Duncan: Time to move forward on trade


In 2001, I participated in Illinois Farm Bureau’s inaugural Market Study Tour to China. Our group visited a training kitchen where chefs were learning recipes featuring U.S. beef and pork products. In the kitchen’s cooler, I discovered the pork was from a facility in Waterloo, Iowa, where many of my own hogs were processed.

The fact that pigs, possibly raised on my Ogle County farm, were being used on another continent to showcase the culinary value of American meat gave me insight to the economic benefit Illinois agriculture could reap from expansion of international markets.

Today, the importance of exports remains clear, whether I am transporting my corn just down the road to a unit train for delivery to Mexico, or watching barges navigate Illinois’ inland waterways bound for port terminals for global shipping. IFB’s work to promote and advocate for trade has yielded significant returns.

Illinois is a national leader in ag exports. We rank first with $5.5 billion in soybean sales, second with $2.8 billion in corn sales and fourth with $523 million in pork sales to international countries in 2022. Altogether, Illinois ranks third nationwide for total ag exports, shipping more than $13.6 billion worth of goods abroad in 2022, according to USDA.

Biofuels bring an expanded trade opportunity as more trading partners embrace this low-carbon renewable energy source. American farmers supply 500 million bushels of corn used to produce 1.5 billion gallons of U.S. ethanol exported each year, and those volumes could increase.

Such growth is not just theoretical. These figures represent significant contributions to the Illinois farmer’s bottom line. In 2023, exports added $64 to the value of a market hog and $400 to a market beef animal, according to the U.S. Meat Export Federation. These dollars add a level of return to the livestock industry that I couldn’t have imagined when I started farming.

Despite the stability that agricultural exports bring to the U.S. economy, USDA predicts a record agricultural trade deficit of $30.5 billion for fiscal year 2024 — nearly double the $16.7 billion deficit in FY 2023.

While the United States continues to sit still, we’re losing big on trade while other countries strike new deals and expand market access for their goods. Our South American competitors are gaining market share while the benefits of international trade are being challenged here in public policy.

I attribute the erratic U.S. trade performance to a lack of understanding of trade benefits and waning political resolve among elected officials. The resulting inconsistent trade policies jeopardize past successes and hinder the development of robust agreements with other nations.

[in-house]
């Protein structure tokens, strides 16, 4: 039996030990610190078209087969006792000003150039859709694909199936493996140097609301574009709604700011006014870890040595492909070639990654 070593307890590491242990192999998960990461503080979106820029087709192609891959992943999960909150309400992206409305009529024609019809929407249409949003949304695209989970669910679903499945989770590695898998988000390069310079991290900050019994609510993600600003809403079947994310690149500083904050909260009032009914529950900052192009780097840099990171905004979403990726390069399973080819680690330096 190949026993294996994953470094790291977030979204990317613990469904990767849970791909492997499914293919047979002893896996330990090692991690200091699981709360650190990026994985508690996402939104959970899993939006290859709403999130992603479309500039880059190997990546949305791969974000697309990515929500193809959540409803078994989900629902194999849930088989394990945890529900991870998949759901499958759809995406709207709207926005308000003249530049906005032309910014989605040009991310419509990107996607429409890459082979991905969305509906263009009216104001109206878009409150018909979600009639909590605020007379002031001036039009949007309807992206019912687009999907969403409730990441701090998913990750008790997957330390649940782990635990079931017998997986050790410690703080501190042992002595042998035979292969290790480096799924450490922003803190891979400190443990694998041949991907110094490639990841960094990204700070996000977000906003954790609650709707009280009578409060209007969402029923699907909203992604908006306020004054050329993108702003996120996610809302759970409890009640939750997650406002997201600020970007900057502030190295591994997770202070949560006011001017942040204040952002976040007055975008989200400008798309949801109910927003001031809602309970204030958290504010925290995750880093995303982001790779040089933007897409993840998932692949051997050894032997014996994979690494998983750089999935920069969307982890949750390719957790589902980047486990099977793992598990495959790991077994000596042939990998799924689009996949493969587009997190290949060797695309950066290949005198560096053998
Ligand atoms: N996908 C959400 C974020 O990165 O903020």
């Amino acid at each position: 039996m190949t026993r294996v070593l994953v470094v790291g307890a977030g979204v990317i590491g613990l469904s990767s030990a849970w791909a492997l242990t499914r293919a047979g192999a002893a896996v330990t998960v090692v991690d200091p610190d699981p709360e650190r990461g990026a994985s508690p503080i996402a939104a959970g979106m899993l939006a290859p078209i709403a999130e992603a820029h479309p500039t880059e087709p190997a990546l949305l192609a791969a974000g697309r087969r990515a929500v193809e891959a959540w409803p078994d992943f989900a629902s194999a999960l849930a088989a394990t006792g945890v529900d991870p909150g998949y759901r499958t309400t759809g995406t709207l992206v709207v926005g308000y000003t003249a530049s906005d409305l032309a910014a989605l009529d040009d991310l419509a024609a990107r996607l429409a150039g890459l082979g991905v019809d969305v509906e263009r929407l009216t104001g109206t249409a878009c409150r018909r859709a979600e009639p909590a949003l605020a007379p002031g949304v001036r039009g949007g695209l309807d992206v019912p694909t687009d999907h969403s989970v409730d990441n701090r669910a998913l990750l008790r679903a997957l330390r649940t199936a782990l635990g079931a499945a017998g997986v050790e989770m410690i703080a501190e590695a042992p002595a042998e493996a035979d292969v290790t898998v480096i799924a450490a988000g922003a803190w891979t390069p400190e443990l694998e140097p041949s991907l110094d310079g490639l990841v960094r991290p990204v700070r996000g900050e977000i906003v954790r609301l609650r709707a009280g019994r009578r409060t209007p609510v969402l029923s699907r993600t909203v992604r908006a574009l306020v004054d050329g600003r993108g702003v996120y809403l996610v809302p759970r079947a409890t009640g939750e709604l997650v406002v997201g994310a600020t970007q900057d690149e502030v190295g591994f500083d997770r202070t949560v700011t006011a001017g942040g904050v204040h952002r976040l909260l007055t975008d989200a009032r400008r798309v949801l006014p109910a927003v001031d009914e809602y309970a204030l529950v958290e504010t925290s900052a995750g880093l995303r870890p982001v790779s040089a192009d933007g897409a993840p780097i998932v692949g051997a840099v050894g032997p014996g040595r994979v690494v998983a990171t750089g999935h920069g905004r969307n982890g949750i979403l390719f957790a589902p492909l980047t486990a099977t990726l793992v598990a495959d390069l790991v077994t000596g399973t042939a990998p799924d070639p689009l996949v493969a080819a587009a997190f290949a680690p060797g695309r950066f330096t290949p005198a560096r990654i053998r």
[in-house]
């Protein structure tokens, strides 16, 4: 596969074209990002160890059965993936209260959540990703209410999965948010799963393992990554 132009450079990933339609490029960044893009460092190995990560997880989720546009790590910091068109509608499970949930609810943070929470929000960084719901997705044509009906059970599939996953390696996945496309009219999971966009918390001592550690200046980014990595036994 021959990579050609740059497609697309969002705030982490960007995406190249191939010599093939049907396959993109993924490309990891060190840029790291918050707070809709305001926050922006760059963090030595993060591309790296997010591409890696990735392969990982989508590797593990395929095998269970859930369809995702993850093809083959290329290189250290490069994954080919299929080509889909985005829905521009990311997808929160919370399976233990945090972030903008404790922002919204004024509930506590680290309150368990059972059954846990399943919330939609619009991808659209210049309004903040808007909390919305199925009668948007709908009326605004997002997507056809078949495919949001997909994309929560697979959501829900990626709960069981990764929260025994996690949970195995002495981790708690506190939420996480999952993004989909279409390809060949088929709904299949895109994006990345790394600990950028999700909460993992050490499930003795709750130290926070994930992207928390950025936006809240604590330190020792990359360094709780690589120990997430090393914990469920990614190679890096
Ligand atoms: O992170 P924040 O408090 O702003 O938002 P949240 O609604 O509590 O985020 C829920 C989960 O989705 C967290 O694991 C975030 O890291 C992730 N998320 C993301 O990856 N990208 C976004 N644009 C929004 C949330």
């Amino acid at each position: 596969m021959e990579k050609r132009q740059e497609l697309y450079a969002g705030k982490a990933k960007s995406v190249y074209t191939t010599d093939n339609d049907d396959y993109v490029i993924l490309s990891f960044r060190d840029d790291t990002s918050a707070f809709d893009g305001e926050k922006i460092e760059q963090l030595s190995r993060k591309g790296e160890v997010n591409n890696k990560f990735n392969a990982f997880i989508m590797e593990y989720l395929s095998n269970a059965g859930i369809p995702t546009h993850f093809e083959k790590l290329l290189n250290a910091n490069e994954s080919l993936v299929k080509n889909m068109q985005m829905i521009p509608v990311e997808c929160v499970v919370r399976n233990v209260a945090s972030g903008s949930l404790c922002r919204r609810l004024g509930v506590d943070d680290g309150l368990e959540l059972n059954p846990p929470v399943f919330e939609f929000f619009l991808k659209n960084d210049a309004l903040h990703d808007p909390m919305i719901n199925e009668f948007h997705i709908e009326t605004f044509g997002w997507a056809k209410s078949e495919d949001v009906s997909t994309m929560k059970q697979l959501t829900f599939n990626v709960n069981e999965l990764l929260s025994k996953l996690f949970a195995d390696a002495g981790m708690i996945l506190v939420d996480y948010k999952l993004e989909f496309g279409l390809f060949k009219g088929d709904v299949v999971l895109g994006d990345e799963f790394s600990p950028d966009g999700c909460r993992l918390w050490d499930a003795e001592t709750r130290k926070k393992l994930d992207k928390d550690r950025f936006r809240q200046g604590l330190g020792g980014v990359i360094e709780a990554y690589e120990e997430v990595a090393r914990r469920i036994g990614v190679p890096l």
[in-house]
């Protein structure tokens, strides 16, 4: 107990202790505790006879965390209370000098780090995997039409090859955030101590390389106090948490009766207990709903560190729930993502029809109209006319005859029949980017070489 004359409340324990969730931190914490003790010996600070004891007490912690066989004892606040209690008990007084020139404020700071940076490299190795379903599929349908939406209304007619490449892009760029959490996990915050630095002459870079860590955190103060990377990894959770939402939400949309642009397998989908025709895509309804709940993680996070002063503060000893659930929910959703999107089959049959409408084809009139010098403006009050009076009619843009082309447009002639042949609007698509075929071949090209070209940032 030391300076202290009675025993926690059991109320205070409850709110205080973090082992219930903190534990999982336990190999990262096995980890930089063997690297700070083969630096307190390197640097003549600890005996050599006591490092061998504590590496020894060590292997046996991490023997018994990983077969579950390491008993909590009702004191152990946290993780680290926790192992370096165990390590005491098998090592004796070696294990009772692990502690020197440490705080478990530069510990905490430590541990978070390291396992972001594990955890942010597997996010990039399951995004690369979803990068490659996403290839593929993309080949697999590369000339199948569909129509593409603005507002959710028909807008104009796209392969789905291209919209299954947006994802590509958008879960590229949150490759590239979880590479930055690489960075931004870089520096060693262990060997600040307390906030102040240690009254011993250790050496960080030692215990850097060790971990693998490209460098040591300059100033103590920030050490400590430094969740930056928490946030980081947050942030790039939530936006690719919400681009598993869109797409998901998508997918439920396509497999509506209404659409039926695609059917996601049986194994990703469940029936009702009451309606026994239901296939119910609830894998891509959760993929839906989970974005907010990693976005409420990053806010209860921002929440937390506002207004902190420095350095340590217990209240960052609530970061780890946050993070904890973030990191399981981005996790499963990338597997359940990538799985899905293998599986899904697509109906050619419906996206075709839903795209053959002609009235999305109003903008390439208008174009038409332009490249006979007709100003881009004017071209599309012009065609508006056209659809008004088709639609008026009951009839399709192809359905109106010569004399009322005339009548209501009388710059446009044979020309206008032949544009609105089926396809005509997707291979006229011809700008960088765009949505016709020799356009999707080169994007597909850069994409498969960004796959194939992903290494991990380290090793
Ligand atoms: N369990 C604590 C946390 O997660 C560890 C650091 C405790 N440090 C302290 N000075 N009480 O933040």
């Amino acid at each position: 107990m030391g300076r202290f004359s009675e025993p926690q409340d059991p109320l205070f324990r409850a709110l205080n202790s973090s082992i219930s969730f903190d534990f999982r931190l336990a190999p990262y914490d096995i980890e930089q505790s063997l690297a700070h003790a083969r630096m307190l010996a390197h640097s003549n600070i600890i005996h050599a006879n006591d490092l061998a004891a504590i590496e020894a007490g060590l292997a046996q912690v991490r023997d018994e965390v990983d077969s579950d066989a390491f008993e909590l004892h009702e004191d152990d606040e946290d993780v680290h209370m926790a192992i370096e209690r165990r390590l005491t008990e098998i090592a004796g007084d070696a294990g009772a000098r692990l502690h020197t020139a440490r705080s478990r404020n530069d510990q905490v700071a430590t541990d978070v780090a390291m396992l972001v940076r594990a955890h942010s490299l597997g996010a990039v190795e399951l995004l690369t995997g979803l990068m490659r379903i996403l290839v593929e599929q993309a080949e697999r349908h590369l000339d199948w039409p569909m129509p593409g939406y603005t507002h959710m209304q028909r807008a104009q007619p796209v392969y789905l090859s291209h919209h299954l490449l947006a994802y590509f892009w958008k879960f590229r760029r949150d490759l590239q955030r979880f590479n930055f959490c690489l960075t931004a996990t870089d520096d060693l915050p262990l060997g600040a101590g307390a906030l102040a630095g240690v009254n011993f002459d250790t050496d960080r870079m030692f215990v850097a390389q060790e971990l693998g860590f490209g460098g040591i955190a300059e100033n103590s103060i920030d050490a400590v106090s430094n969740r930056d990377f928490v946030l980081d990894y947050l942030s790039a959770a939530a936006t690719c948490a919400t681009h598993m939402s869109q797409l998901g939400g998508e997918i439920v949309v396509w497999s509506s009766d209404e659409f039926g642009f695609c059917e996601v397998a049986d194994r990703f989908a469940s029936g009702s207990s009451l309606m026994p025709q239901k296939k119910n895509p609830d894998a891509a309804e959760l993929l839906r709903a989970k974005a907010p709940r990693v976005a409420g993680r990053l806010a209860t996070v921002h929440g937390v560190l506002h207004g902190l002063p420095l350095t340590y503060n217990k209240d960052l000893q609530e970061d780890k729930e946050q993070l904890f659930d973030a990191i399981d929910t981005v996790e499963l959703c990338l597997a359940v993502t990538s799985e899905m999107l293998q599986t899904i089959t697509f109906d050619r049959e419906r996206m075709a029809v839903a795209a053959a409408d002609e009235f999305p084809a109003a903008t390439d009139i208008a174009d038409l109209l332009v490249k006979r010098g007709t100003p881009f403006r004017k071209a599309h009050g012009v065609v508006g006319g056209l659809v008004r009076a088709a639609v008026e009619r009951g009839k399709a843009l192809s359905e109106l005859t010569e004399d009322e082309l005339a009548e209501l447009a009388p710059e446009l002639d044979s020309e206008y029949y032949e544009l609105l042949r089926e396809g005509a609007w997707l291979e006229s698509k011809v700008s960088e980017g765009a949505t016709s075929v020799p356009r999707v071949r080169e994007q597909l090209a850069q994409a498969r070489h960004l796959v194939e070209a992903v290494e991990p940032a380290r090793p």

U.S. producers have been effectively shut out of economically expanding global regions by decisions like withdrawing from the Trans-Pacific Partnership Agreement and abandoning the comprehensive, multi-lateral or bilateral free trade agreements with international partners in favor of unenforceable “frameworks” and “dialogues.”

The lack of action to reauthorize the Trade Promotion Authority or the Miscellaneous Tariff Bill since they expired about three years ago has further compounded this issue. Steep tariffs and regulatory barriers restrict market access for American ag products and undermine the competitiveness of American producers.

Non-tariff barriers, such as the European Union’s environmental mandates imposed on agricultural imports, pose additional risks. These create uncertainty, drive our customers to look elsewhere and cause economic distress on the farm.

Enforcing existing agreements and ensuring countries uphold their trade commitments is crucial. Farm Bureau has consistently, through policy, called for a rules-based approach to trade, utilizing the World Trade Organization’s dispute resolution process to enforce existing agreements. This strategy minimizes the risk of retaliatory tariffs that often target American agriculture by limiting exports, driving up the cost of inputs and eroding U.S. farm profitability.

The United States should once again prioritize the negotiation of free trade agreements that open markets and aim to improve and expand market access for American farmers and businesses. Establishing new, diverse market opportunities and eliminating existing trade barriers are essential to the financial sustainability of U.S. agriculture. We need strong advocates for trade to achieve these outcomes. I am hopeful that the recently formed bipartisan Congressional Agricultural Trade Caucus will help promote trade in Congress and the White House.

We must move forward on trade. It is too vital to the economic well-being of Illinois agriculture to sit still while other countries advance.

Brian Duncan of Polo and Ogle County is the president of the Illinois Farm Bureau. This story was distributed through a cooperative project between Illinois Farm Bureau and the Illinois Press Association. For more food and farming news, visit FarmWeekNow.com.